Similarly, the growth rate for business investment was higher in the two-year and four-year periods before the start of the tax cuts in 2001 as compared to after their implementation, and the growth rate in the higher-tax 1990s business cycle was almost twice as high as in the lower-tax 2000s cycle.
As with TCJA, a failure to stimulate investment likewise failed to yield stronger growth. Growth was higher across the pre-EGTRRA two- and four-year windows and across the higher-tax business cycle as a whole.
A broad scholarly consensus condemns the Bush tax cuts as costly and ineffective, and indeed links the two issues. According to a 2016 paper by the Brookings Institution’s William Gale and Dartmouth College’s Andrew Samwick (who served as chief economist for George W. Bush’s Council of Economic Advisers in the year after JGTRRA’s passage), “A variety of forms of evidence suggest that the impact on growth of [the Bush tax cuts] was negligible. A cursory look at growth between 2001 and 2007 (before the onset of the Great Recession) suggests that overall growth rate was both mediocre – real per-capita income grew at an annual rate of 1.5 percent during that period, compared to 2.3 percent from 1950 to 2001 – and was concentrated in housing and finance, two sectors that were not favored by the tax cuts. There is, in short, no first-order evidence in the aggregate data that these tax cuts generated growth. Careful microeconomic analyses give similar conclusions.”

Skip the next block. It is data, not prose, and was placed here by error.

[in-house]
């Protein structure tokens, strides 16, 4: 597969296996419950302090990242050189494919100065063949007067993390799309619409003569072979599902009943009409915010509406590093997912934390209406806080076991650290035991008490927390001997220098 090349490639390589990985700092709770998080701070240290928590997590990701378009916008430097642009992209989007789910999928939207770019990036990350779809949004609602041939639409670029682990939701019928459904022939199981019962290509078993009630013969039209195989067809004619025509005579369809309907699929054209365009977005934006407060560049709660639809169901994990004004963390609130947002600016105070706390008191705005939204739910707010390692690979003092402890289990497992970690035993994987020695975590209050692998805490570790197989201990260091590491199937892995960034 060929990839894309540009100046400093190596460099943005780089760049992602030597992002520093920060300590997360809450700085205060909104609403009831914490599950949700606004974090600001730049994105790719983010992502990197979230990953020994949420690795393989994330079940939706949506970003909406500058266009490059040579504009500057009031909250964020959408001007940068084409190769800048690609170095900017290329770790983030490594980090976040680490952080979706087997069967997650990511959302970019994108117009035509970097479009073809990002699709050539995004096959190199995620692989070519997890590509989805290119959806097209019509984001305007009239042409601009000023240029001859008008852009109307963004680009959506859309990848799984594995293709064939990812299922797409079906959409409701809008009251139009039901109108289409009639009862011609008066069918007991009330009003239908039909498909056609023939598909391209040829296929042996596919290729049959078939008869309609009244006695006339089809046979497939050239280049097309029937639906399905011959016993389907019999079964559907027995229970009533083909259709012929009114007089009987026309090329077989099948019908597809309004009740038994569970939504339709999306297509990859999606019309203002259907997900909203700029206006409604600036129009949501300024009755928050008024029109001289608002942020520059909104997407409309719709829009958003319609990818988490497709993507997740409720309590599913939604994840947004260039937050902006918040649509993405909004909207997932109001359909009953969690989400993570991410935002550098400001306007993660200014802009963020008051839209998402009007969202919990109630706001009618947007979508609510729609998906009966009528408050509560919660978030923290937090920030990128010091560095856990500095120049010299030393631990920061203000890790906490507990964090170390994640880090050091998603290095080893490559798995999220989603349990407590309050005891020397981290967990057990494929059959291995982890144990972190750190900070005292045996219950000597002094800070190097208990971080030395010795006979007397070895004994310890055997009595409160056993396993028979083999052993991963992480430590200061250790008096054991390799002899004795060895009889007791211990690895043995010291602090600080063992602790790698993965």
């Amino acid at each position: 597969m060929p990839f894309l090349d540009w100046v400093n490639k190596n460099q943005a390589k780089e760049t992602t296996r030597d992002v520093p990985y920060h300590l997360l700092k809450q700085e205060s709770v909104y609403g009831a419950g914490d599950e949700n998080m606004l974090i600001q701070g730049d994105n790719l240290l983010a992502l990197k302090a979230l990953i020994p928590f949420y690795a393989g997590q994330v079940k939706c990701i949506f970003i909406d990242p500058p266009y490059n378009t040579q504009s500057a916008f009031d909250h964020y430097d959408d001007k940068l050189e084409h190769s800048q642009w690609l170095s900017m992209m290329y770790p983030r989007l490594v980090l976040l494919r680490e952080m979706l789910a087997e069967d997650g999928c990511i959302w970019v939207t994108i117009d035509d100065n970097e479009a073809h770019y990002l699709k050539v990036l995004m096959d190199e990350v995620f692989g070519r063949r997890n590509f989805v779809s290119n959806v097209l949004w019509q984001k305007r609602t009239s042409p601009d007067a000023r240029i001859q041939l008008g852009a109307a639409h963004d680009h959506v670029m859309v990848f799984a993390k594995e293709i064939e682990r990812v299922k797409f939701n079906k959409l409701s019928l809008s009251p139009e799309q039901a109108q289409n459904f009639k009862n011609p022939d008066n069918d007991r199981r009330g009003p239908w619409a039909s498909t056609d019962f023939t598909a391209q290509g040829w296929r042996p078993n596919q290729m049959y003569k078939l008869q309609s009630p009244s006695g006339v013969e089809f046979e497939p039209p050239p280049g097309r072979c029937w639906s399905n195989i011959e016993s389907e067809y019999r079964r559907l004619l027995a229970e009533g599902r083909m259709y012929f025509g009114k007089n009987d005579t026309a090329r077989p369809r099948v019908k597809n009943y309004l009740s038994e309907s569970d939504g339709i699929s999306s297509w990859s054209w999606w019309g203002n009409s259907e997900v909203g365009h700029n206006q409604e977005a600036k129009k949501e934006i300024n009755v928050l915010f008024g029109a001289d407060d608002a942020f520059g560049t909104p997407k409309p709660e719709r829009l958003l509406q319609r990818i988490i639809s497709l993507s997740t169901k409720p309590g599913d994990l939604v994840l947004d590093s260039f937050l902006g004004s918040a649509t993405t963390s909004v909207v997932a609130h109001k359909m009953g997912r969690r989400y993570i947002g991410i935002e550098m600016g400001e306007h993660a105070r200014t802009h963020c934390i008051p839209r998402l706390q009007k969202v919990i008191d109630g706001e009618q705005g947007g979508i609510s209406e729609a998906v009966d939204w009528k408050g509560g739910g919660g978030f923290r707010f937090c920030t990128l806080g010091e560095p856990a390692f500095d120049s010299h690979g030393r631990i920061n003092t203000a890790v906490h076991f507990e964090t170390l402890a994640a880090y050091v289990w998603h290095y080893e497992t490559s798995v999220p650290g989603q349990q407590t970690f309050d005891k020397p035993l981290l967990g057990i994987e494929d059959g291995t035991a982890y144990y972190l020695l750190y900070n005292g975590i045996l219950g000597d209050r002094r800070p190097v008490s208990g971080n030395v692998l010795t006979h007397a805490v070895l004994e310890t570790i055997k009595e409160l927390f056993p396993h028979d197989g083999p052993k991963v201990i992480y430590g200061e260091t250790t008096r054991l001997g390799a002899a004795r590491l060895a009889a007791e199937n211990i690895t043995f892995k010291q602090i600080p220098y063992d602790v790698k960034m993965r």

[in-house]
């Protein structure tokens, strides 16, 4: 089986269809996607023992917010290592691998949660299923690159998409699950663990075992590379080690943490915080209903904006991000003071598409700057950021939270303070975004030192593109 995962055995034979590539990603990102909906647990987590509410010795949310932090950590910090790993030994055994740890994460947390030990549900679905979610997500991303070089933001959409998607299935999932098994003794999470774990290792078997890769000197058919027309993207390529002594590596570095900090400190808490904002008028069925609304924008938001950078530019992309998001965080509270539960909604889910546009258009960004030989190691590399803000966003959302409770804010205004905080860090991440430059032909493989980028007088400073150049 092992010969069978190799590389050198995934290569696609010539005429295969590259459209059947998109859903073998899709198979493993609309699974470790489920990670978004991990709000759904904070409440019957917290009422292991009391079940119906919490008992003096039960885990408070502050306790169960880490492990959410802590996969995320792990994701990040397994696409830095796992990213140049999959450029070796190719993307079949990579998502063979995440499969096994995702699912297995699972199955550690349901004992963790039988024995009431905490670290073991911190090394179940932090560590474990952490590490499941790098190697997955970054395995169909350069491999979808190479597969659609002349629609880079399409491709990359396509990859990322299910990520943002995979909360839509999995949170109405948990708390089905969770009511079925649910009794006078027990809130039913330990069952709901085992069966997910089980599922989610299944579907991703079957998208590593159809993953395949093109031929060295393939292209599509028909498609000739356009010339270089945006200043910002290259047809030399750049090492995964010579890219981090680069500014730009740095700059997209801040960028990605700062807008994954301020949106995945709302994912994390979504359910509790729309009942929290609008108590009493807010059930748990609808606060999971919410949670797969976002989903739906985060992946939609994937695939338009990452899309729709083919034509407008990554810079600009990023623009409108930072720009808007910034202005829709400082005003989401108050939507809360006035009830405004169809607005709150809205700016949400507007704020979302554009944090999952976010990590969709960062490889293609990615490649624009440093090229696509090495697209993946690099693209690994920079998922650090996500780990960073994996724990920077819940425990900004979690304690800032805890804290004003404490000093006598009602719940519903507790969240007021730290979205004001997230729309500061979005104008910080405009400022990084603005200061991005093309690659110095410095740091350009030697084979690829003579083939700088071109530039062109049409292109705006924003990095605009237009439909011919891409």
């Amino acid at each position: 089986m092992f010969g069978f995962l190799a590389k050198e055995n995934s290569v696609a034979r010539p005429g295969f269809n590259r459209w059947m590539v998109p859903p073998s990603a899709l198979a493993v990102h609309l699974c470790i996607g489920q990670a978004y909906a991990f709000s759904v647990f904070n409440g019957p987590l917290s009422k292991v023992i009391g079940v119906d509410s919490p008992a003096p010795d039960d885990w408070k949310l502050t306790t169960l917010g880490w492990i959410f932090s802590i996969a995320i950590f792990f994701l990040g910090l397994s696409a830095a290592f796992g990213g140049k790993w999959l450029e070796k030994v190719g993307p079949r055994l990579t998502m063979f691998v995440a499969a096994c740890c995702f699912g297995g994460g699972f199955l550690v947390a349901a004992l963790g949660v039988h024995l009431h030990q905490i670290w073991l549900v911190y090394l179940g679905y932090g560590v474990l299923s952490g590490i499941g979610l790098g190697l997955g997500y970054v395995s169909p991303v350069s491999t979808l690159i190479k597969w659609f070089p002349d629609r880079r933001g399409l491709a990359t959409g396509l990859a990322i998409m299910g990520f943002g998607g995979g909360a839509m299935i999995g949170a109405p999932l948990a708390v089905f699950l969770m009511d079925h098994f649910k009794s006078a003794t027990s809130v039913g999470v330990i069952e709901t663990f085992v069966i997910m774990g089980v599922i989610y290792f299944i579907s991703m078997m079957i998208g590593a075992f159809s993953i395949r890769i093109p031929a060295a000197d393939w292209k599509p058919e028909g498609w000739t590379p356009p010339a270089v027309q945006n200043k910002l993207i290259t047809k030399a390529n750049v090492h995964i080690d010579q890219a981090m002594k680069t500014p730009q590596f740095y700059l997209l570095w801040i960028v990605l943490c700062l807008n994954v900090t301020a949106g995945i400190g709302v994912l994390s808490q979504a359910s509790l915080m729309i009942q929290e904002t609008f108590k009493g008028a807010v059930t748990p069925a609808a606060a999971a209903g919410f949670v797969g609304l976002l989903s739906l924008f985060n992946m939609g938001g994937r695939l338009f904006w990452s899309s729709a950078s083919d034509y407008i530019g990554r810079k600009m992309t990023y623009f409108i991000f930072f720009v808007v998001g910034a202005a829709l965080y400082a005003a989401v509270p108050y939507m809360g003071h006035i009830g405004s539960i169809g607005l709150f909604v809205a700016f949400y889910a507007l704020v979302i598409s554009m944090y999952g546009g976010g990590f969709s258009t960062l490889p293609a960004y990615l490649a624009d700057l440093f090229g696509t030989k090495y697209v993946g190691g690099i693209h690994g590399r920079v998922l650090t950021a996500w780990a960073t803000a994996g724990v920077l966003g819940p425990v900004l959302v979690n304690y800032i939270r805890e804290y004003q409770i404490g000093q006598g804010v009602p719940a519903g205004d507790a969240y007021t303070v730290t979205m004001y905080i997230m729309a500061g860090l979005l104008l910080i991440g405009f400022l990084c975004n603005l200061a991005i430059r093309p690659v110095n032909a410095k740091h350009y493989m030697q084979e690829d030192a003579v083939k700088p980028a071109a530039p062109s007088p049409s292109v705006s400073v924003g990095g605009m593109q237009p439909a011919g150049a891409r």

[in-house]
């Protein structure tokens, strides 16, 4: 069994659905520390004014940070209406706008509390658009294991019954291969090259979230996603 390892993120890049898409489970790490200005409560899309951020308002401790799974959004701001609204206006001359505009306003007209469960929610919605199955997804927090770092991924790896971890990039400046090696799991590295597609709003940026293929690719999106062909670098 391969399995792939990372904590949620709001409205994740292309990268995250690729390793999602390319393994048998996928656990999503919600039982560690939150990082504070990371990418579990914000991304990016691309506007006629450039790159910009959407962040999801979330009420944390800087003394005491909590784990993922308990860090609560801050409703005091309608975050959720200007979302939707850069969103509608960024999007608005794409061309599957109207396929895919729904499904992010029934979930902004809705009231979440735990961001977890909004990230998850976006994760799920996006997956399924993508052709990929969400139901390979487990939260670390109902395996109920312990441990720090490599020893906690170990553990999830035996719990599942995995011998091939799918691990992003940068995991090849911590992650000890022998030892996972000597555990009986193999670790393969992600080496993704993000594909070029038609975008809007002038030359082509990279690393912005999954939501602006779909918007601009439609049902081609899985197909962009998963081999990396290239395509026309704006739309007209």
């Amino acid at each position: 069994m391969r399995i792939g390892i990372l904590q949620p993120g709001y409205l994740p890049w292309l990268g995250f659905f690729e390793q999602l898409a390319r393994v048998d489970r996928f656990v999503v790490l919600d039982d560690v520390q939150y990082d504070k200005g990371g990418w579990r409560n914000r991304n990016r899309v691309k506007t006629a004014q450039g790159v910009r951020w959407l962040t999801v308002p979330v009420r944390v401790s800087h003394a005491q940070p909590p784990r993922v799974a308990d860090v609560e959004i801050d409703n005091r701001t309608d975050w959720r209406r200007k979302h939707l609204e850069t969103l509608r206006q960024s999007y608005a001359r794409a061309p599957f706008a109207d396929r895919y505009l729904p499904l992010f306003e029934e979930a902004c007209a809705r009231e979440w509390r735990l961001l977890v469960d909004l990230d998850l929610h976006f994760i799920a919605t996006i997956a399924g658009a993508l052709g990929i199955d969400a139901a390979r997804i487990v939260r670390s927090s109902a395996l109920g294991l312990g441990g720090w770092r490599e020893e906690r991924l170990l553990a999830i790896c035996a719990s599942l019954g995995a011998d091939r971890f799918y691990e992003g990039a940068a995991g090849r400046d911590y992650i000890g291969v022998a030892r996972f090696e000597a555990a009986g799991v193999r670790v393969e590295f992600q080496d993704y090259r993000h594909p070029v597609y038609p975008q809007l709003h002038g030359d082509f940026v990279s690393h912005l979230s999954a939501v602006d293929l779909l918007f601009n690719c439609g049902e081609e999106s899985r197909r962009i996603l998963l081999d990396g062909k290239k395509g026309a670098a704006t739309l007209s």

Gale and Samwick emphasize that “it is by no means obvious, on an ex ante basis, that tax rate cuts will ultimately lead to a larger economy in the long run” and that “the historical evidence and simulation analyses suggest that tax cuts that are financed by debt for an extended period of time will have little positive impact on long-term growth and could reduce growth.”
As the Mercatus Center’s Matthew Mitchell and Andrea O’Sullivan observed in What Went Wrong with the Bush Tax Cuts, “Tax cuts alone do not equal free-market economics, nor do they equal fiscal reform. Cutting taxes allows policymakers to give voters something they want, while appearing to rein in the size of government. But this is a temporary illusion unless the tax cuts are combined with necessary reductions in spending—a far more difficult but also the more important task” (emphasis in original). Condemning the structure and profligacy of EGTTRA and JGTTRA, they argued, “the experience should prompt policymakers to utilize its lessons when crafting and implementing fundamental spending and tax reform.”
Unfortunately, those lessons had not been learned by TCJA’s architects. And if the proposals and rhetoric issuing forth in the 2024 Republican presidential primary are any indication, the party may be doomed to repeat history at least one more time.